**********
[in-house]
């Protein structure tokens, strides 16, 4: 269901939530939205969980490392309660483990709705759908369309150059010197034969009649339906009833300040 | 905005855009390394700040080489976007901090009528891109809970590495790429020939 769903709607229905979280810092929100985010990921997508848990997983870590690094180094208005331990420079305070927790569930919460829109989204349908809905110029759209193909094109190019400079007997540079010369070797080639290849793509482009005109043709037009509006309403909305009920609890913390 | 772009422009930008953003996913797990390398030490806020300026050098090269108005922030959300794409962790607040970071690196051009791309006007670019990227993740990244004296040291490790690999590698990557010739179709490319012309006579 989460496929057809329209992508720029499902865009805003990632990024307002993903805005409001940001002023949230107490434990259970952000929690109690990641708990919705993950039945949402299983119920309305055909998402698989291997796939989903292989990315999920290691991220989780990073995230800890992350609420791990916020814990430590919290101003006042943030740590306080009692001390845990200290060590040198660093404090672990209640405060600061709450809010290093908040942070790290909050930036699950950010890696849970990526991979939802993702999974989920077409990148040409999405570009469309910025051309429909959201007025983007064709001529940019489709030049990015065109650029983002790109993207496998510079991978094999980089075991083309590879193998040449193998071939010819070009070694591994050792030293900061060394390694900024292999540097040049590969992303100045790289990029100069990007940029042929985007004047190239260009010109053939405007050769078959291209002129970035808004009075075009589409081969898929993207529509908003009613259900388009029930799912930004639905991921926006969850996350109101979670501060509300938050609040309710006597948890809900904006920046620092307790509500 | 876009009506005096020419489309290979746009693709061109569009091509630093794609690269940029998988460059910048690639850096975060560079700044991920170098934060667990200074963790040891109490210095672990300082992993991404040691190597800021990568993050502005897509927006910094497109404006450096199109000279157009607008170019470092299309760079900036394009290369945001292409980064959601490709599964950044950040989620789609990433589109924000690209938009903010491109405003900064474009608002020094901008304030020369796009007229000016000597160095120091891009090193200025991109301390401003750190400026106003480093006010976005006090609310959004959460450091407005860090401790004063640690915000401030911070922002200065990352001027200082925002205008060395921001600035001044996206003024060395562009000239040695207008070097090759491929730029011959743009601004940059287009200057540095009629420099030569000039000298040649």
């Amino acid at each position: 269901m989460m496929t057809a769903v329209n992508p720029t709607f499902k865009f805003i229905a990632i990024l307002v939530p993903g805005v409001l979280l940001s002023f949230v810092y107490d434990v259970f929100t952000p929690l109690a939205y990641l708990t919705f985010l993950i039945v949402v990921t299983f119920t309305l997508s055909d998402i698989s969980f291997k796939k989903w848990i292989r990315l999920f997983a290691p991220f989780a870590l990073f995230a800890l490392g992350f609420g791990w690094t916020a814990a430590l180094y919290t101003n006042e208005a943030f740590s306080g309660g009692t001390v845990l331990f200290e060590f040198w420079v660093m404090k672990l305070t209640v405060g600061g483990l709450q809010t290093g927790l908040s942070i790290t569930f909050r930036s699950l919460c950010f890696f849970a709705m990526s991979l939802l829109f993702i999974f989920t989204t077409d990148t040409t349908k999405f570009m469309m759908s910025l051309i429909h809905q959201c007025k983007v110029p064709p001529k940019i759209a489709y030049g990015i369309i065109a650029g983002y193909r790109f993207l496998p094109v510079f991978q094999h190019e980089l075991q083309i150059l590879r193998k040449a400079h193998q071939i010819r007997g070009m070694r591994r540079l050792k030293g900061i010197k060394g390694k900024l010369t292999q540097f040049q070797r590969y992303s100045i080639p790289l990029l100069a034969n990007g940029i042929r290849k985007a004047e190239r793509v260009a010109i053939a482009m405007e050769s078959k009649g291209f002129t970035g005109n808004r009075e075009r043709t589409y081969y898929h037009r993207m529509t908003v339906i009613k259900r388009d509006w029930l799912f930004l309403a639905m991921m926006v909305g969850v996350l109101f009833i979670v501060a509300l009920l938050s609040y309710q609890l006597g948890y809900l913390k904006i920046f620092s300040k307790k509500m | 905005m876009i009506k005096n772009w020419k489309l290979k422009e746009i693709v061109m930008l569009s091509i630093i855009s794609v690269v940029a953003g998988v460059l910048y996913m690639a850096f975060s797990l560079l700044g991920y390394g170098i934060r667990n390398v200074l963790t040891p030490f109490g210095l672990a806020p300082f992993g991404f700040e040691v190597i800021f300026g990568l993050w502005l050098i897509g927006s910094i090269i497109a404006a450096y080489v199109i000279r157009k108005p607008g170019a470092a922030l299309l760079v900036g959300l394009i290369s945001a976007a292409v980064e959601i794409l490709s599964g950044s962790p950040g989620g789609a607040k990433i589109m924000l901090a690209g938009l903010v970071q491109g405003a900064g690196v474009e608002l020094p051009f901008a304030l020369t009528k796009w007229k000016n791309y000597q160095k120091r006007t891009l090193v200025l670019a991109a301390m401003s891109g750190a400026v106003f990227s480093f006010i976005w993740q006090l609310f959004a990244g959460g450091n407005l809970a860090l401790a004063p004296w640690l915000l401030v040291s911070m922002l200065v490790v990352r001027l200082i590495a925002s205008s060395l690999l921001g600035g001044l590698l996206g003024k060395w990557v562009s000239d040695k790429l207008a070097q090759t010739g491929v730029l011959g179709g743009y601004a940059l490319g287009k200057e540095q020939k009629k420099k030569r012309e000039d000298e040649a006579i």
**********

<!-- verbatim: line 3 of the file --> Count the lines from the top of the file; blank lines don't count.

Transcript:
């Amino acid at each position: 269901m989460m496929t057809a769903v329209n992508p720029t709607f499902k865009f805003i229905a990632i990024l307002v939530p993903g805005v409001l979280l940001s002023f949230v810092y107490d434990v259970f929100t952000p929690l109690a939205y990641l708990t919705f985010l993950i039945v949402v990921t299983f119920t309305l997508s055909d998402i698989s969980f291997k796939k989903w848990i292989r990315l999920f997983a290691p991220f989780a870590l990073f995230a800890l490392g992350f609420g791990w690094t916020a814990a430590l180094y919290t101003n006042e208005a943030f740590s306080g309660g009692t001390v845990l331990f200290e060590f040198w420079v660093m404090k672990l305070t209640v405060g600061g483990l709450q809010t290093g927790l908040s942070i790290t569930f909050r930036s699950l919460c950010f890696f849970a709705m990526s991979l939802l829109f993702i999974f989920t989204t077409d990148t040409t349908k999405f570009m469309m759908s910025l051309i429909h809905q959201c007025k983007v110029p064709p001529k940019i759209a489709y030049g990015i369309i065109a650029g983002y193909r790109f993207l496998p094109v510079f991978q094999h190019e980089l075991q083309i150059l590879r193998k040449a400079h193998q071939i010819r007997g070009m070694r591994r540079l050792k030293g900061i010197k060394g390694k900024l010369t292999q540097f040049q070797r590969y992303s100045i080639p790289l990029l100069a034969n990007g940029i042929r290849k985007a004047e190239r793509v260009a010109i053939a482009m405007e050769s078959k009649g291209f002129t970035g005109n808004r009075e075009r043709t589409y081969y898929h037009r993207m529509t908003v339906i009613k259900r388009d509006w029930l799912f930004l309403a639905m991921m926006v909305g969850v996350l109101f009833i979670v501060a509300l009920l938050s609040y309710q609890l006597g948890y809900l913390k904006i920046f620092s300040k307790k509500m | 905005m876009i009506k005096n772009w020419k489309l290979k422009e746009i693709v061109m930008l569009s091509i630093i855009s794609v690269v940029a953003g998988v460059l910048y996913m690639a850096f975060s797990l560079l700044g991920y390394g170098i934060r667990n390398v200074l963790t040891p030490f109490g210095l672990a806020p300082f992993g991404f700040e040691v190597i800021f300026g990568l993050w502005l050098i897509g927006s910094i090269i497109a404006a450096y080489v199109i000279r157009k108005p607008g170019a470092a922030l299309l760079v900036g959300l394009i290369s945001a976007a292409v980064e959601i794409l490709s599964g950044s962790p950040g989620g789609a607040k990433i589109m924000l901090a690209g938009l903010v970071q491109g405003a900064g690196v474009e608002l020094p051009f901008a304030l020369t009528k796009w007229k000016n791309y000597q160095k120091r006007t891009l090193v200025l670019a991109a301390m401003s891109g750190a400026v106003f990227s480093f006010i976005w993740q006090l609310f959004a990244g959460g450091n407005l809970a860090l401790a004063p004296w640690l915000l401030v040291s911070m922002l200065v490790v990352r001027l200082i590495a925002s205008s060395l690999l921001g600035g001044l590698l996206g003024k060395w990557v562009s000239d040695k790429l207008a070097q090759t010739g491929v730029l011959g179709g743009y601004a940059l490319g287009k200057e540095q020939k009629k420099k030569r012309e000039d000298e040649a006579i």